What is the Difference Between DUI and Reckless Driving in Illinois?

To preserve safe roadways across the state, Illinois law prohibits driving under the influence (DUI) of alcohol or drugs. Additionally, even if a person is completely sober, Illinois law also bars people from driving recklessly or dangerously. If convicted for either DUI or reckless driving, Illinois law mandates serious criminal penalties, including but not limited to jail or prison time, fines, and probation.

Driving Under the Influence (DUI)

The Illinois definition of DUI appears in 625 ILCS 5/11-501. A person is guilty of DUI if he or she operates a motor vehicle with a blood-alcohol concentration (BAC) of 0.08 or more. It also qualifies as DUI if a person drives dangerously because he or she is:

    Under the influence of alcohol; Under the influence of any intoxicating compound(s); Under the influence of any controlled substance(s); Under the combined influence of alcohol, intoxicating compounds, and/or controlled substances.

Under Illinois law, [...]

What are the Penalties for DUI in Illinois?

It is illegal to drive under the influence (DUI) of alcohol or drugs in Illinois because of the risk of property damage, physical injury, and even death. To deter people from engaging in this type of driving behavior, Illinois law under 625 ILCS 5/11-501 outlines a multifaceted penalty structure for DUI offenses.

Penalties for Standard DUI Offenses

When a person commits DUI in Illinois, a conviction results in certain standard penalties. Generally, Illinois law charges DUI as a Class A misdemeanor and includes the following penalties:

    First Offense: Upon conviction, the offender may face up to 364 days in jail, $2,500 in criminal fines, and a 24-month probationary period; and Second Offense: Upon conviction, the offender is subject to the first-offense penalties and a mandatory minimum of five days in prison or 240 hours of community service.

Furthermore, a DUI conviction in Illinois will result in driver’s license [...]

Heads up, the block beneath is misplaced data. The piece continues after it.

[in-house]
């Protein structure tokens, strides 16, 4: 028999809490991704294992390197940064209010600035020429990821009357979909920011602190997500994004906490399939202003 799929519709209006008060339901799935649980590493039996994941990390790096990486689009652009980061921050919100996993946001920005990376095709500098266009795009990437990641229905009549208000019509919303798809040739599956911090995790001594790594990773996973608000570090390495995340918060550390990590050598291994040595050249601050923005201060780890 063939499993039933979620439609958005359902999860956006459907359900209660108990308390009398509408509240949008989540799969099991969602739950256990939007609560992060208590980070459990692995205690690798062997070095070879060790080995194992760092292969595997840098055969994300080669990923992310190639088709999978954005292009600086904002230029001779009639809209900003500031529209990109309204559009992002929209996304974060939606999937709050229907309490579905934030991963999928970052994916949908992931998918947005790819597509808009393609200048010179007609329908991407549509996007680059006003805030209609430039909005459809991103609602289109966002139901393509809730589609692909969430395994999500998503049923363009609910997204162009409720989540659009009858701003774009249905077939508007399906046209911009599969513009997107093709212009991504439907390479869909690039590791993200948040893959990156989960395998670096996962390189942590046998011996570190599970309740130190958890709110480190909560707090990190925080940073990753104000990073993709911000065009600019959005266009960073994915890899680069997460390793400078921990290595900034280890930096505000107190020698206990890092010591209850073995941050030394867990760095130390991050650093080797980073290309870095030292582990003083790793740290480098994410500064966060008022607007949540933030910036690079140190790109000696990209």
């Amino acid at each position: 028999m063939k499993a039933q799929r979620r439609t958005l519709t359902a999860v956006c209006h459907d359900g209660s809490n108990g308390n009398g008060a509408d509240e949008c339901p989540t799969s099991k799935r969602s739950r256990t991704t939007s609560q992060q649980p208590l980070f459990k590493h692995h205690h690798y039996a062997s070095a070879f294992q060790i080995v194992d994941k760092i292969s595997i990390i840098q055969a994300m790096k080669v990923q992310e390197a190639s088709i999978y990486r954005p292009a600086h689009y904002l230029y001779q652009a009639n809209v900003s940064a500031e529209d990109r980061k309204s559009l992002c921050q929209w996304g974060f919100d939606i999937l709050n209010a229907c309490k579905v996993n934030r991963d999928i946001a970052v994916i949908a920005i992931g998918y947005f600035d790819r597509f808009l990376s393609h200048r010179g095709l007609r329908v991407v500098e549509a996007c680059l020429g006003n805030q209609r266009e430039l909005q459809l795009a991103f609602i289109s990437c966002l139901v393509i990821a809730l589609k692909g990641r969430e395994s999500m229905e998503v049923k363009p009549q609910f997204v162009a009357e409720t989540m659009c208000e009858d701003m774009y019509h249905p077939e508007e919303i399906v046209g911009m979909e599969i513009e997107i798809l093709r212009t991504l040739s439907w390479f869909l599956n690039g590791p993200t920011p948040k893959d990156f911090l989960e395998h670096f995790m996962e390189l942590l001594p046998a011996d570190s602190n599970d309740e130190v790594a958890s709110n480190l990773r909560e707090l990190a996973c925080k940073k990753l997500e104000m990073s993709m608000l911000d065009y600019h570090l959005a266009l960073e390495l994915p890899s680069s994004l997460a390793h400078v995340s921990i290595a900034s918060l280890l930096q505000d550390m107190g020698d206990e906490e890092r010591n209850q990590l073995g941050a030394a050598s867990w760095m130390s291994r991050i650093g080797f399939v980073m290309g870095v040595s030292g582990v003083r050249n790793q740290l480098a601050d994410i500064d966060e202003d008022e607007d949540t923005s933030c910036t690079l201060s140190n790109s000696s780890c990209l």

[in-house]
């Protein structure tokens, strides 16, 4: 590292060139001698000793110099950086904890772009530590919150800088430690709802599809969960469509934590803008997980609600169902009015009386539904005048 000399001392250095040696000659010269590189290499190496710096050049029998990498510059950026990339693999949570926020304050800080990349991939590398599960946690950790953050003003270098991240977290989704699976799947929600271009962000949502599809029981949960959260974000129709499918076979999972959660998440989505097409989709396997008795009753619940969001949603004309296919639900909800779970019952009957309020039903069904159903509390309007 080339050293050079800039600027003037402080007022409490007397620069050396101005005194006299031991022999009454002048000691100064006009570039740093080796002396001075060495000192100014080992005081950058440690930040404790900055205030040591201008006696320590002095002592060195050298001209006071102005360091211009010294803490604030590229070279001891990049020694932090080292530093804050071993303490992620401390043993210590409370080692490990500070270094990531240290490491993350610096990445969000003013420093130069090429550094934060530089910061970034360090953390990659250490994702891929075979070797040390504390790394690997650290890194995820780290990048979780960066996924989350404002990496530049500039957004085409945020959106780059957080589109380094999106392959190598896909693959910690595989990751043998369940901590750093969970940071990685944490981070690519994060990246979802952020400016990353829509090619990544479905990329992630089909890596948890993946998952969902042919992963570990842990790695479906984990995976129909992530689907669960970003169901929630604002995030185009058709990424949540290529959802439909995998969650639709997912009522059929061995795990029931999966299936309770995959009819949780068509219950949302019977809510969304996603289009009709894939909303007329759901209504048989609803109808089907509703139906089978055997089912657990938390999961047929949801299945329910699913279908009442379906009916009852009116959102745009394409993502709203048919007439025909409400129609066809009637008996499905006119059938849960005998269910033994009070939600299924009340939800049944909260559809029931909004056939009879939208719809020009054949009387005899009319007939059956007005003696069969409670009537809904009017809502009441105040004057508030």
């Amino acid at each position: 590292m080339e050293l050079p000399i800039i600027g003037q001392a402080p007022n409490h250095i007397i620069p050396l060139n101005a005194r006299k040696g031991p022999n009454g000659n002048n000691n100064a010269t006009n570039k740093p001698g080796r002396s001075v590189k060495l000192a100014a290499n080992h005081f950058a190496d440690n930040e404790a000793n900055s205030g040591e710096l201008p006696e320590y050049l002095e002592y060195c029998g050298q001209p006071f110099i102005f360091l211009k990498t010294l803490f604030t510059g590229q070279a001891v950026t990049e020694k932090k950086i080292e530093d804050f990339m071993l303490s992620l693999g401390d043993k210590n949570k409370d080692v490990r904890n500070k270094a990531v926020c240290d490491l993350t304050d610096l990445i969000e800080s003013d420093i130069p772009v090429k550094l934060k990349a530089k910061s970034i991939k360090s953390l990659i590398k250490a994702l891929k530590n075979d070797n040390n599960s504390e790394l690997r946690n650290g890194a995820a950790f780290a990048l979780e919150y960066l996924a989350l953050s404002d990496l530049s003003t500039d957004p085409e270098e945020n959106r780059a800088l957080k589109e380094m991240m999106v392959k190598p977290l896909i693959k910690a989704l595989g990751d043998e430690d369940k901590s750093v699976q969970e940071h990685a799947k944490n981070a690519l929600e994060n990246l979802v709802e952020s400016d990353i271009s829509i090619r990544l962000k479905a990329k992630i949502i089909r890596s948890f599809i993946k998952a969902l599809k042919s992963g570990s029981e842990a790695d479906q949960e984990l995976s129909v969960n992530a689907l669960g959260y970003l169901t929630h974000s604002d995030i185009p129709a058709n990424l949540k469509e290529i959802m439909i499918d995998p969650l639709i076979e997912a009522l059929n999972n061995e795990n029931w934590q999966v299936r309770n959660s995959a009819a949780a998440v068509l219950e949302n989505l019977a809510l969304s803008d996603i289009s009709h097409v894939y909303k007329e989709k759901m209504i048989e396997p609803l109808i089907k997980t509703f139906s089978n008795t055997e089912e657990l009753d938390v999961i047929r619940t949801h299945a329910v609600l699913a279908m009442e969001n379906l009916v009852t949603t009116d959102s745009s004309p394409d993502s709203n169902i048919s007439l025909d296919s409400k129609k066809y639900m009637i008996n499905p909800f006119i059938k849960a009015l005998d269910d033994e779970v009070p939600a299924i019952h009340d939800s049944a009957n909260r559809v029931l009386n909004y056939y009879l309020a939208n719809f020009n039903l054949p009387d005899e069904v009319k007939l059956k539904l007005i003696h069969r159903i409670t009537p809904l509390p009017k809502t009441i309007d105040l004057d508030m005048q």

How to Regain Driving Privileges After an Illinois DUI

After a conviction for driving under the influence (DUI) of alcohol or drugs in Illinois, there is a mandatory period of driver’s license suspension. In the most severe cases, the DUI offender can even have his or her driving privileges revoked indefinitely.

In order to regain driving privileges in Illinois, which is referred to legally as reinstatement, the DUI offender must complete a series of requirements. In general terms, driver’s license reinstatement in Illinois involves the following four steps.

Attend Initial Consultation

The first step toward reinstatement is the initial consultation. This meeting takes place between the DUI offender and an informal hearing officer. The hearing officer reviews the DUI offender’s case file and driving record. Then the hearing officer details all of the documents and requirements necessary for reinstatement.

Satisfy Alcohol and Drug Requirements

For DUI offenders with a suspended or revoked driver’s license, Illinois mandates certain alcohol and [...]

What is the Timeline of a DUI Arrest in Illinois?

Driving under the influence (DUI) of alcohol or drugs is one of the most common criminal offenses in Illinois. Despite the risk of property damage, personal injury, and even death, DUI accidents and arrests still occur regularly throughout Illinois. Although each DUI case is completely unique, there is commonly a three-step timeline for most DUI arrests in Illinois.

Traffic Stop

The first step in a DUI arrest is a traffic stop. In most DUI cases, the police officer observes erratic or unsafe driving and stops the driver to investigate. That being said, an officer may stop a driver for any traffic violation.

After executing a traffic stop, the police officer will ask the driver for:

    Driver’s license or permit; Vehicle registration paperwork; and Proof of automotive insurance.

While interacting with the driver, the police officer will also look for signs of intoxication, including but not limited to bloodshot eyes, dilated [...]